13. 13. © 2014 IBM Corporation 13 Smarter Care Maryland July 2014 -- CareFirst saved $267 million with its medical home • 11 percent fewer days in the hospital • 8 percent fewer hospital readmissions.
  14. 14. © 2014 IBM Corporation 14 Smarter Care Rural New York July 2014 Costs for Medicaid patients dropped from $334 to $266, according to a recent “risk adjusted” analysis.
  15. 15. © 2014 IBM Corporation 15 Smarter Care •9.9 percent lower rate of adult ER visits •27.5 percent lower rate of adult ambulatory care sensitive inpatient stays •11.8 percent lower rate of adult primary care sensitive ER visits •8.7 percent lower rate of adult high-tech radiology usage •14.9 percent lower rate of pediatric ER visits •21.3 percent lower rate of pediatric primary-care sensitive ER visits 24 July 2014 Michigan Blues’ patient-centered medical home program shows statewide transformation of care YEAR 6 4,022 primary care doctors at 1,422 practices around the state in its sixth year of operation. These practices care for more than 1.2 million BCBSM members 
  16. 16. © 2014 IBM Corporation 16 Smarter Care
  17. 17. © 2014 IBM Corporation 17 Smarter Care 44% reduction in hospital costs 21% reduction in overall medical costs. 160 PCMH practices Pennsylvania from 2009 to 12 Number of patients with poorly controlled diabetes declined by 45% 44% reduction in hospital costs 21% reduction in overall medical costs. 160 PCMH practices Pennsylvania from 2009 to 12 Number of patients with poorly controlled diabetes declined by 45% n3/Medical-Homes-and-Cost-and-Utilization-Among-High- Risk-Patients#sthash.qR8uWb4t.dpuf n3/Medical-Homes-and-Cost-and-Utilization-Among-High- Risk-Patients#sthash.qR8uWb4t.dpuf PCMH Pennsylvania June, 2014 Conclusions: PCMH practices had significantly reduced costs and utilization for the highest risk patients, particularly with respect to inpatient care.
  18. 18. © 2014 IBM Corporation 18 Smarter Care Ogden UT , USA 2012
  19. 19. © 2014 IBM Corporation 19 Smarter Care
  20. 20. © 2014 IBM Corporation 20 Smarter Care MobileFirst Patient Consumer
  21. 21. © 2014 IBM Corporation 21 Smarter Care Preventive Medicine Medication Refills Acute Care Nursing Test Results Master Builder DOCTOR Source: Southcentral Foundation, Anchorage AK Behavioral Health Case Manager Medical Assistants Chronic Disease Monitoring Practice transformation away from episode of care
  22. 22. © 2014 IBM Corporation 22 Smarter Care Medication Refills Chronic Disease Monitoring Test Results Acute Care Preventive Medicine Point of Care Testing Acute Mental Health Complaint Chronic Disease Compliance Barriers Healthcare Support Team Behavioral Health Medical Assistants Case Manager Provider Source: Southcentral Foundation, Anchorage AK PCMH Parallel Team Flow Design: the glue is real data, not a doctor’s brain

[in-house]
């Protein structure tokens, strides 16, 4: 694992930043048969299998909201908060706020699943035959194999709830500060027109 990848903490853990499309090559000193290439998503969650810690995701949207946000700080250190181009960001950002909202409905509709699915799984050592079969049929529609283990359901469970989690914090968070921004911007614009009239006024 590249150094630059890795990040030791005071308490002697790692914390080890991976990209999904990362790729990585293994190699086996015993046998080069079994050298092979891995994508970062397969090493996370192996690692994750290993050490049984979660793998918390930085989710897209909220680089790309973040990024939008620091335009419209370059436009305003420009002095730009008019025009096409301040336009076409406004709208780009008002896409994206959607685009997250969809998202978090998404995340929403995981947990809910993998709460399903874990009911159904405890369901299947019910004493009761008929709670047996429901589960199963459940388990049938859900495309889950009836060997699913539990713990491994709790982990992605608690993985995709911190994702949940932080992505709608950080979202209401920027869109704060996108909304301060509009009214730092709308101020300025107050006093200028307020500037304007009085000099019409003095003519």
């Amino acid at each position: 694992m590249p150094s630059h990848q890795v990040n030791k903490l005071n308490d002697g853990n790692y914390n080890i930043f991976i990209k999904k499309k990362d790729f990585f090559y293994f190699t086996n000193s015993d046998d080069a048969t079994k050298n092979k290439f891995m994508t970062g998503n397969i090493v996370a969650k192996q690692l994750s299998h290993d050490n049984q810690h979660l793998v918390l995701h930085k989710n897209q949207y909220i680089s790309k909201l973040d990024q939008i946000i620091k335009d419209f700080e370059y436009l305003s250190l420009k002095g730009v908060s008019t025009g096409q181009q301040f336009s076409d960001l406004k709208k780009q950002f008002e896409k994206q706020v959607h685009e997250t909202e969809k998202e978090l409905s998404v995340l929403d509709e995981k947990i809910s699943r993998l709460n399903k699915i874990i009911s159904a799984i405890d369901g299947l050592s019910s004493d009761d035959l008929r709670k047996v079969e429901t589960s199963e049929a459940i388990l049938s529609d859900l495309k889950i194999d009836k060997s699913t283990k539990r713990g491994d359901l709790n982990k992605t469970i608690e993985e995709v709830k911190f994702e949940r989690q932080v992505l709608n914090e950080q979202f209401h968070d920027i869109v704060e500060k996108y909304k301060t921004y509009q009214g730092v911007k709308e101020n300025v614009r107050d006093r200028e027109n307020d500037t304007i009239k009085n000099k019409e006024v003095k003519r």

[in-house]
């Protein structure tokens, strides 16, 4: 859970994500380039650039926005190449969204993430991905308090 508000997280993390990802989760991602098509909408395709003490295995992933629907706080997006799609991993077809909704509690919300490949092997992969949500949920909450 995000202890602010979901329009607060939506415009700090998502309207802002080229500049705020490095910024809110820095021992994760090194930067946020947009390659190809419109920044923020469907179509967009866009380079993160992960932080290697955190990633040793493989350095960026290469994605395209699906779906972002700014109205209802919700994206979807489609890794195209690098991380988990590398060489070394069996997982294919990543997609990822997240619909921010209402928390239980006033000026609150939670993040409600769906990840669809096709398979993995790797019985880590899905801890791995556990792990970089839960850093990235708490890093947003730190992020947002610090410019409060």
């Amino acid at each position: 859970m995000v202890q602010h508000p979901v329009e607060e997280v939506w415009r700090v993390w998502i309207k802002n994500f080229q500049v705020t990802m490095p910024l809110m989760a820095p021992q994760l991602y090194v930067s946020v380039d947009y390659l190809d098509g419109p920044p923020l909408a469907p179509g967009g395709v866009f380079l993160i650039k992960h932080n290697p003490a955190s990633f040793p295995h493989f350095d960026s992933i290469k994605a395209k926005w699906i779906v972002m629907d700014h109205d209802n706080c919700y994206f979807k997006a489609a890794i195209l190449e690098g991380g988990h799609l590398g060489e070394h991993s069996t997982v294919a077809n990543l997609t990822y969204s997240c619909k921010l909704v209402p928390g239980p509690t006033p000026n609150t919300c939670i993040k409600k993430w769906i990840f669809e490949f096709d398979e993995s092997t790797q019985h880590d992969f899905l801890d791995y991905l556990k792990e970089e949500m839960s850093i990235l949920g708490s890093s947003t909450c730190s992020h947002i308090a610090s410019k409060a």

23. 23. © 2014 IBM Corporation 23 Smarter Care Today’s Care PCMH Care My patients are those who make appointments to see me My patients are those who make appointments to see me Our patients are the population community Our patients are the population community Care is determined by today’s problem and time available today Care is determined by today’s problem and time available today Care is determined by a proactive plan to meet patient needs with or without visits Care is determined by a proactive plan to meet patient needs with or without visits Care varies by scheduled time and memory or skill of the doctor Care varies by scheduled time and memory or skill of the doctor Care is standardized according to evidence-based guidelines Care is standardized according to evidence-based guidelines Patients are responsible for coordinating their own care Patients are responsible for coordinating their own care A prepared team of professionals coordinates all patients’ care A prepared team of professionals coordinates all patients’ care I know I deliver high quality care because I’m well trained I know I deliver high quality care because I’m well trained We measure our quality and make rapid changes to improve it We measure our quality and make rapid changes to improve it It’s up to the patient to tell us what happened to them It’s up to the patient to tell us what happened to them We track tests & consultations, and follow-up after ED & hospital We track tests & consultations, and follow-up after ED & hospital Clinic operations center on meeting the doctor’s needs Clinic operations center on meeting the doctor’s needs A multidisciplinary team works at the top of our licenses to serve patients A multidisciplinary team works at the top of our licenses to serve patients Slide from Daniel Duffy MD School of Community Medicine Tulsa Oklahoma
  24. 24. © 2014 IBM Corporation 24 Smarter Care Superb Access to Care Patient Engagement in Care Clinical Information Systems, Registry Care Coordination Team Care Communication Patient Feedback Mobile easy to use and Available Information Defining the Care Centered on Patient
  25. 25. © 2014 IBM Corporation 25 Smarter Care Trajectory to Value Based Purchasing: Achieving Real Care Coordination and Outcome Measurement Source: Hudson Valley Initiative